Escaping Absurdism

Escaping Absurdism


Let’s do a small thought experiment.


Let’s teleport in the future and encounter the reality of what is known there as an experience machine.


Imagine that technology has reached a point where this machine could stimulate your brain in such a way that you could experience anything you desire. All you need to do is enter a floating tank and attach a bunch of electrodes in your brain.

Image © Wait but Why

However, the technology of the machine is developed in such a way that once you plug yourself in the machine, you can’t unplug.


Of course, while in the tank, you won’t know that you’re there; you’ll think that it’s all actually happening.


Would you go for it?


Would you plug into this machine for life, preprogramming your life experiences, knowing that there is no way back?


This interesting thought experiment was suggested by philosopher Robert Nozick in his book “Anarchy, State and Utopia” in 1974. Nozick was notorious for his ability to challenge conventional wisdom and come up with contrarian ideas that could tantalize one’s reality.

The point raised via “the experience machine” is whether or not hedonism should be regarded as the most valuable human pursuit. Our proclivity to avoid pain, embrace paths of least resistance, and easily accept pleasure, wherever it comes from, presupposes that, for most, the experience machine would sound like a good deal.


Nozick, however, believed that pleasure is not the only intrinsic value and that, although one could go about experiencing life via a pleasure-seeking philosophy, pleasure shouldn’t be treated as an end but rather as a means to an end.


Regardless of whether or not you would go for the experience machine, our relationship with pleasure is rather weird. Sometimes even quite absurd.


We all have experienced at some point in our lives the aftermath of our pleasure-seeking tendencies. It could be that the brain cannot keep up with the production of serotonin, dopamine, and endorphins that seek to glorify the sensation of a certain experience. It could be that we grow tired of the lack of novelty entailed in a certain activity, habit, or relationship. It could be that ideas, notions, and theories, that were previously regarded as pleasurable, now seem more like a hindrance to our current state.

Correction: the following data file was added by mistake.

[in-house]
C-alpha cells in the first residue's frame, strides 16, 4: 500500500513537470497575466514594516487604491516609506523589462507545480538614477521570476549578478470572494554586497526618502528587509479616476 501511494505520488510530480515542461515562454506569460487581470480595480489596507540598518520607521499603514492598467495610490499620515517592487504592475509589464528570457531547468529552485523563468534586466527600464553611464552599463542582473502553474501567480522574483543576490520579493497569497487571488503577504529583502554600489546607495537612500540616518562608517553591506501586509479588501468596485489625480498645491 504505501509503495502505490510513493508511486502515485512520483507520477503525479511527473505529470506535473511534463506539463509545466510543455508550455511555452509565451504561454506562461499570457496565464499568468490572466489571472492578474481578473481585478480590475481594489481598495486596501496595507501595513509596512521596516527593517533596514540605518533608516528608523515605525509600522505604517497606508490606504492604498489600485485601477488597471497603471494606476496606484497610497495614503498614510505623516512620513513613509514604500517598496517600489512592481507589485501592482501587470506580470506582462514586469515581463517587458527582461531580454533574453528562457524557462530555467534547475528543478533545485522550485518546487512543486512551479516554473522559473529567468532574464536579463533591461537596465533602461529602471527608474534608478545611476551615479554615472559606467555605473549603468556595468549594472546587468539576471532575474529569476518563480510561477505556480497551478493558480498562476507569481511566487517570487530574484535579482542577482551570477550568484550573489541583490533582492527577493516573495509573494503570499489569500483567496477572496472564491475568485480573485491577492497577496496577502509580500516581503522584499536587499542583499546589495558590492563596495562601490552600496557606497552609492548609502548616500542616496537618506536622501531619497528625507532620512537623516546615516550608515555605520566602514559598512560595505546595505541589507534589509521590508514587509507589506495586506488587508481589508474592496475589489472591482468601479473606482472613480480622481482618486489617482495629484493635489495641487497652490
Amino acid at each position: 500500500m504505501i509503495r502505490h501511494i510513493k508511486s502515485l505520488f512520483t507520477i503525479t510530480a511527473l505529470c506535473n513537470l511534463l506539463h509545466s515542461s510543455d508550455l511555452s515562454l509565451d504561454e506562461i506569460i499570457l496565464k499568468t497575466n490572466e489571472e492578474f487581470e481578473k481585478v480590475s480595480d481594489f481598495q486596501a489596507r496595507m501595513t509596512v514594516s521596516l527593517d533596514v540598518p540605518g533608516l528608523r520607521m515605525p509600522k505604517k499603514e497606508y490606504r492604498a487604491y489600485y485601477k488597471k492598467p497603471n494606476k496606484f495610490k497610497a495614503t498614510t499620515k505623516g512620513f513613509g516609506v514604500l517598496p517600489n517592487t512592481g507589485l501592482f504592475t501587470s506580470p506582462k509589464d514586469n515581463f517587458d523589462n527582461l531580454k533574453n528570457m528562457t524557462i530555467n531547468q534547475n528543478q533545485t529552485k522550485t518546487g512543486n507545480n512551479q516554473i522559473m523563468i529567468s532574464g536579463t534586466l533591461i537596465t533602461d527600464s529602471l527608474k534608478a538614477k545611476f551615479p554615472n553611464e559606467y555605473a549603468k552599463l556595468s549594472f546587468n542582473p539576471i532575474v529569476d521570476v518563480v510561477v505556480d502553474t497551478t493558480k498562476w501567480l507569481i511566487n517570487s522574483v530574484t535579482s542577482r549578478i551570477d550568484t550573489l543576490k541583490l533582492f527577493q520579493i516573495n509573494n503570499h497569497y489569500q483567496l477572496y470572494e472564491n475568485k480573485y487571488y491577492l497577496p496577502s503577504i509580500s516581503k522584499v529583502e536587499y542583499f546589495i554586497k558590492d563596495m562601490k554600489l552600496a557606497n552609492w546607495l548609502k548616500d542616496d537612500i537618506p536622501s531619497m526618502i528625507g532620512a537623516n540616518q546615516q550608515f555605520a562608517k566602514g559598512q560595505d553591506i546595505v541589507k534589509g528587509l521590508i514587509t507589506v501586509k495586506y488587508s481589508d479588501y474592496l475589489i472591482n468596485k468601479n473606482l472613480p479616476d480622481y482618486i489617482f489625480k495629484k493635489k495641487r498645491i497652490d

But isn’t this kind of absurd? The very drive that you have to seek pleasure can morph into a self-destructive force.


Reality is inundated with such contradictions, and this absurd landscape leads to questioning the very meaning of existence and it also creates bizarre living conditions for everyone partaking in it.


This is more or less how the idea of absurdism came about.


Existentialist philosophers like Soren Kierkegaard or Albert Camus kept bumping into predicaments that illustrated the conflict between the human desire to seek inherent value and meaning in life, and the human inability to actually discover these with any certainty.


The absurd is an omnipresent condition throughout the human experience.


Absurdism encompasses everything related to the fundamental disharmony between the individual’s search for meaning and the seeming meaninglessness of the cosmos.


In such a landscape, one has usually two options. Either allow absurdism to devour them and lose touch with meaning, or confront the absurd by developing their own existentialist philosophy.


And today I will reveal some aspects of my existentialist philosophy. Indulge.


Communal living and homogeneity


The tribal nature of human beings is unquestionable. The paradox that engulfs our social life, however, is that since we crave the presence of others, why is it so difficult to co-exist with them? There is no easy answer here. That is because one needs to take into consideration our ancestral past, the complexity of the cosmos and the power dynamics entailed in our hierarchical structures.


Throughout the years, I have been involved in the discovery of a solution to this conundrum and although I found myself hitting a wall numerous times, I came to realize something very important. When it comes to co-existence, a critical factor that will determine its success is the degree of homogeneity within a community.


Oftentimes, people choose to occupy new territories while taking into consideration quality of life factors such as economic environment, safety, environmental quality and the plurality of goods and services offered.


Yet, once people find themselves within the premises of this new territory, new problems emerge. These problems are a result of osmosis between the agents that comprise it. An amalgam of mindsets, habits, behaviors and belief systems can easily lead to friction and, consequently, to a lack of tolerance within an environment.